This summer the excavation runs from June 17th – July 20th.  We will be excavating in the West Ward of Bamburgh Castle on early medieval layers and we are offering two programmes:

Excavation and Post-Excavation and

Post-Excavation only

book anywhere from one to five weeks. However, we recommend booking two weeks minimum for a well rounded experience. Our dates are listed below:

  • Week 1: June 17th- June 23rd
  • Week 2: June 24th- June 30th
  • Week 3: July 1st- July 7th (waiting list only)
  • Week 4: July 8th- July 14th (waiting list only)
  • Week 5: July 15th- July 20th (waiting list only)

Tuition is £275 per week, which will cover all on-site excavation and post-excavation activities. You can learn more about what this covers by visiting our website.

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Accommodation must be booked separately. There are many options for accommodation in the area to suit every budget and we are happy to offer suggestions. However, we do encourage all participants to stay in close proximity to BRP staff, as this allows staff and students the opportunity to get to know one another in a social setting and there are friendly faces around should you need a helping hand. This year our staff will be staying at Budle Bay Campsite

Note: There have been several changes to the field school such as our training schedule and when you are expected to arrive. Even if you have booked in years past we encourage you to read-through the updated website pages.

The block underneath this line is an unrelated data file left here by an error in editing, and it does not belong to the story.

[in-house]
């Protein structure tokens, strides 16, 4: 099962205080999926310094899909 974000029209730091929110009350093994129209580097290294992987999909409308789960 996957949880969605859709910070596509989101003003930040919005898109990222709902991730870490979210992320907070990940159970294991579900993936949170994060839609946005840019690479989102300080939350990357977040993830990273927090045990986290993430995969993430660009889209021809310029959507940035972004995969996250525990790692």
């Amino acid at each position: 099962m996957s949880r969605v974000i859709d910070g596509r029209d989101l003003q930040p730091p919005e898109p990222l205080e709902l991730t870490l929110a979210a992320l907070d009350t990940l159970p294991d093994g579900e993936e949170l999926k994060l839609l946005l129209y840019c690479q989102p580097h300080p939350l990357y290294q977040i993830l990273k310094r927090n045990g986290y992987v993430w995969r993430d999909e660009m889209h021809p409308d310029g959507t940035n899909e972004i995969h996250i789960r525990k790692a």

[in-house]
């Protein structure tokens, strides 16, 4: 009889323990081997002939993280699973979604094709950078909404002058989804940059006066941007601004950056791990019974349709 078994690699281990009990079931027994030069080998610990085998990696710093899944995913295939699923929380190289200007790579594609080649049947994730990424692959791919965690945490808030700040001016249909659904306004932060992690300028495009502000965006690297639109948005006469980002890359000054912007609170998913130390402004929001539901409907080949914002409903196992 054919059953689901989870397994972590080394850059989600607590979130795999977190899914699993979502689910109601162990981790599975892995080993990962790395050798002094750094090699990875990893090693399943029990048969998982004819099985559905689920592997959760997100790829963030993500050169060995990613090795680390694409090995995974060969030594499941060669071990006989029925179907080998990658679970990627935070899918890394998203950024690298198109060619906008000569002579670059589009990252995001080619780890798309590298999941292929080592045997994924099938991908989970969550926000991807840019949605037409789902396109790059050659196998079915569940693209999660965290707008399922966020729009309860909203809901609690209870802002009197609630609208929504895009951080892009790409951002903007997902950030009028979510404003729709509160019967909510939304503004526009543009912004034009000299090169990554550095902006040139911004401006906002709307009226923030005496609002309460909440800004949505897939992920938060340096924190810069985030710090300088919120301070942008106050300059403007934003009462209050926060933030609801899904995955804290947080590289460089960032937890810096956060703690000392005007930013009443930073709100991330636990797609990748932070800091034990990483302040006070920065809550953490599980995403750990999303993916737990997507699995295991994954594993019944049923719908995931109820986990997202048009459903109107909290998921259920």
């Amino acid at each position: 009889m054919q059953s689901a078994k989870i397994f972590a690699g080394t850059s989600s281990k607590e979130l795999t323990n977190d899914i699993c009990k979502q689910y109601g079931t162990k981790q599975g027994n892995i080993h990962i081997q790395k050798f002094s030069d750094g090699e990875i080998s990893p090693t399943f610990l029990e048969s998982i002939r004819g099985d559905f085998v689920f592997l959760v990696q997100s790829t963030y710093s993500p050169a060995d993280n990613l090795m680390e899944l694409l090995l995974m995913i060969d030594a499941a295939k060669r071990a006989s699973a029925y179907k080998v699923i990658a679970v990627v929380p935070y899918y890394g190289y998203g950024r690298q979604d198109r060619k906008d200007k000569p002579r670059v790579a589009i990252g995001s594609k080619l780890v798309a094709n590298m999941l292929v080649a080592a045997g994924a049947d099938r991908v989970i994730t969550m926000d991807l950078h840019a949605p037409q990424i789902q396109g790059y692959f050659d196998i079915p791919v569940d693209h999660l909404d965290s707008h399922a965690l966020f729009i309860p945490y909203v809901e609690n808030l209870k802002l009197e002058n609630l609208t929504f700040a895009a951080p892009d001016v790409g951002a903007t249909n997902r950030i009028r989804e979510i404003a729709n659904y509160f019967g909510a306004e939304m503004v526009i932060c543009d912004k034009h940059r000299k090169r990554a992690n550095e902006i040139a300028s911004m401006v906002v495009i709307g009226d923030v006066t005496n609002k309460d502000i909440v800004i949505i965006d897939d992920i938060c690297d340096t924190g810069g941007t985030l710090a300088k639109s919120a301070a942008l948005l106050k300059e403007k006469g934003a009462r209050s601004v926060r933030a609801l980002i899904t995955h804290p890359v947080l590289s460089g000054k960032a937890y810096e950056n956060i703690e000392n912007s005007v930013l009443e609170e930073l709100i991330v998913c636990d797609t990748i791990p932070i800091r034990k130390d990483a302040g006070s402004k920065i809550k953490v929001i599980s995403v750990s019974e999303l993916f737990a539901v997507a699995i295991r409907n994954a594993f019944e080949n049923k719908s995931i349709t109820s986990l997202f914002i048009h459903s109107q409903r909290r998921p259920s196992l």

If you have any questions please do not hesitate to get in touch.

Launch of our 2018 Archaeology Field School

 

Booking details are now available for our 2018 field school season, which runs from June 17th – July 20th.  The field school will operate out of Bamburgh Castle and we are offering two programmes:

Excavation and Post-Excavation or Post-Excavation only

You can book anywhere from one to five weeks. However, we recommend booking two weeks minimum for a well rounded experience. Our dates are listed below:

  • Week 1: June 17th- June 23rd
  • Week 2: June 24th- June 30th
  • Week 3: July 1st- July 7th
  • Week 4: July 8th- July 14th
  • Week 5: July 15th- July 20th

Student spaces are limited, so we encourage you to book your place as soon as possible.

Tuition is £275 per week, which will cover all on-site excavation and post-excavation activities. You can learn more about what this covers by visiting our website.

Accommodation must be booked separately. There are many options for accommodation in the area to suit every budget and we are happy to offer suggestions. However, we do encourage all participants to stay in close proximity to BRP staff, as this allows staff and students the opportunity to get to know one another in a social setting and there are friendly faces around should you need a helping hand. This year our staff will be staying at Budle Bay Campsite

Note: There have been several changes to the field school such as our training schedule and when you are expected to arrive. Even if you have booked in years past we encourage you to read-through the updated website pages.